• @bowlturner I would be worried about using a solvent on top of a veneer, could soak in a eat the glue, no?
    – James
    Commented Jun 29, 2015 at 16:55
  • @James I suppose if you use a bit of it, I think it depends on the glue and the solvent, and how much it takes to remove the marks.
    – bowlturner
    Commented Jun 29, 2015 at 17:00

In order that I try them, I always try the following to remove scuffs, pencil marks, and/or gunk that I get on things as I'm building:

  • denatured alcohol
  • mineral spirits
  • lacquer thinner
  • acetone
  • turpentine

Oh, another thing that I've used on particularly stubborn marks?

And no, this isn't a product endorsement, and don't laugh..

Mr. Clean Magic Eraser.

No, seriously, heh.

One of those usually works. :)

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    I should have thought about the magic eraser!! Technically it is abrasive but would not result in any noticeable loss of material
    – Steven
    Commented Jun 24, 2015 at 17:32

It is soft enough to dig into the scratches to remove the pencil line but not hard enough to scar the wood.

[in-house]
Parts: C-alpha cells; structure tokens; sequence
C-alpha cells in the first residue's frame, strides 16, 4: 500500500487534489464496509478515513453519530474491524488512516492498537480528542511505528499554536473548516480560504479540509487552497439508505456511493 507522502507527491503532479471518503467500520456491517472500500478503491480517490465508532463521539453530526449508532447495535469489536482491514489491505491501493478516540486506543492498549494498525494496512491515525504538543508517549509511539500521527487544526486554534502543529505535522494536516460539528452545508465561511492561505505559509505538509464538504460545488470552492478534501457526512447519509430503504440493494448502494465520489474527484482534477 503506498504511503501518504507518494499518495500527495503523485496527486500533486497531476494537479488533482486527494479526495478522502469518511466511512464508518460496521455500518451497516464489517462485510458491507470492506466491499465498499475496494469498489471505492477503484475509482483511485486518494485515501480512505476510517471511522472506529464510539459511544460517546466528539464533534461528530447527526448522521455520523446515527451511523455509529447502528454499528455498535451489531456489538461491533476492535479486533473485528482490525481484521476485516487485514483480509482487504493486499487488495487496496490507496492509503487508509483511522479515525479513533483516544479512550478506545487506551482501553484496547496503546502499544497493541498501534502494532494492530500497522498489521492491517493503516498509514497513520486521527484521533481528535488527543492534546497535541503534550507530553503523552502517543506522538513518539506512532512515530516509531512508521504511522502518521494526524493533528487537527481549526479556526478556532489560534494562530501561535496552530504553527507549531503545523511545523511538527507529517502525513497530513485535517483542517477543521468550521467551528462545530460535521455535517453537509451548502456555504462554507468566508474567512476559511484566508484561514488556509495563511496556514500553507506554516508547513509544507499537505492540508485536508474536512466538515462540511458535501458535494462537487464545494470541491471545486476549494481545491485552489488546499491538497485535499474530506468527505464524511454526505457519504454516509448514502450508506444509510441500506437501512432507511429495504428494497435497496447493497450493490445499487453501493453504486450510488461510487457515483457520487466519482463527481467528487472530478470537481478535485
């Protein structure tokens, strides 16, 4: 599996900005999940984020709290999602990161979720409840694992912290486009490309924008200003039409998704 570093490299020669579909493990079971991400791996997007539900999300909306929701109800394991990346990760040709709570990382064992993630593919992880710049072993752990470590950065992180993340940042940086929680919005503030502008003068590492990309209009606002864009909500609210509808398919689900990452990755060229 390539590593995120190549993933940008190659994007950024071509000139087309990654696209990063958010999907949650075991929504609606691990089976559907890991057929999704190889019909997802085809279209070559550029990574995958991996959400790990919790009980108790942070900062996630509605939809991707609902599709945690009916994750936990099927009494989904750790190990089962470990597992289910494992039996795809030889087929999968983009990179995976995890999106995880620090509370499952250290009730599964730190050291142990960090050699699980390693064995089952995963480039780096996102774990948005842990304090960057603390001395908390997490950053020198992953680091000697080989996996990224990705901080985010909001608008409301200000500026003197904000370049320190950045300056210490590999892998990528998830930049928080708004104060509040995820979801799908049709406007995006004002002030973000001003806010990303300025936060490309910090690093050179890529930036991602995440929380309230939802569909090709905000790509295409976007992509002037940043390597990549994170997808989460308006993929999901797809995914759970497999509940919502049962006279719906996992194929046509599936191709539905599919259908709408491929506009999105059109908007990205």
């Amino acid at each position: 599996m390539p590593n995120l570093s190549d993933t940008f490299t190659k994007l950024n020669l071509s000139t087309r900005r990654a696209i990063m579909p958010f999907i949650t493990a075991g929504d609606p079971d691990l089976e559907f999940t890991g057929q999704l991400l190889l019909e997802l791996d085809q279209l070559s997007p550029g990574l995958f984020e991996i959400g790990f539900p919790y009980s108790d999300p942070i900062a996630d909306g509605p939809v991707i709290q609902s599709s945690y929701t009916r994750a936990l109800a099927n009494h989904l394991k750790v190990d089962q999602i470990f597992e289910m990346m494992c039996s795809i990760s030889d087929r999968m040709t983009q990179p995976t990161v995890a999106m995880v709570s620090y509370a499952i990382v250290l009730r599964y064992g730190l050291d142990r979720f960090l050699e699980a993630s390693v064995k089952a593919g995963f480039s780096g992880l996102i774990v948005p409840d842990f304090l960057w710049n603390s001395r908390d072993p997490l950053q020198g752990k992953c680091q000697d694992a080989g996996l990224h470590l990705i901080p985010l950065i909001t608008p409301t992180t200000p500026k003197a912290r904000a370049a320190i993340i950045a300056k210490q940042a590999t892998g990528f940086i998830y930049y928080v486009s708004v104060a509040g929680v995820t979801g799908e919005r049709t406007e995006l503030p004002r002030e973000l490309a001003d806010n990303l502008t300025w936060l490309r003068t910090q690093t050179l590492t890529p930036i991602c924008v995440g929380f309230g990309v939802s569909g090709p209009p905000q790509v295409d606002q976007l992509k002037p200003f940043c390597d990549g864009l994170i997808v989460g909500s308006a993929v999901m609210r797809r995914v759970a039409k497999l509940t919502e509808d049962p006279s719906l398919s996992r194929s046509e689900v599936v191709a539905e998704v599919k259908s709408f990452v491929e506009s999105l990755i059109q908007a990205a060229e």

There was a product out years ago called clean wood and it was made specifically for removing pencil marks from wood prior to staining, it was a liquid that you would pour on the corner of a rag and just wipe a little on the marks and in seconds they would be gone for good, without raising the grain. I used to use this product a lot years ago for trim work especially when the wood was left natural and just a sealer was going to be applied, worked great for me. I don't know if it is still available as I am looking for some right now!!

  • Did it happen to smell suspiciously like acetone, perchance? Commented Apr 21, 2017 at 16:10
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    Don't mean to be rude, but without actually knowing what the product was, this isn't really an answer to the question. StackExchange is not a forum but rather a Q&A format, so only actual answers are generally accepted. You can comment if you have something like this to add that is not actually an answer.
    – Steven
    Commented Apr 21, 2017 at 17:23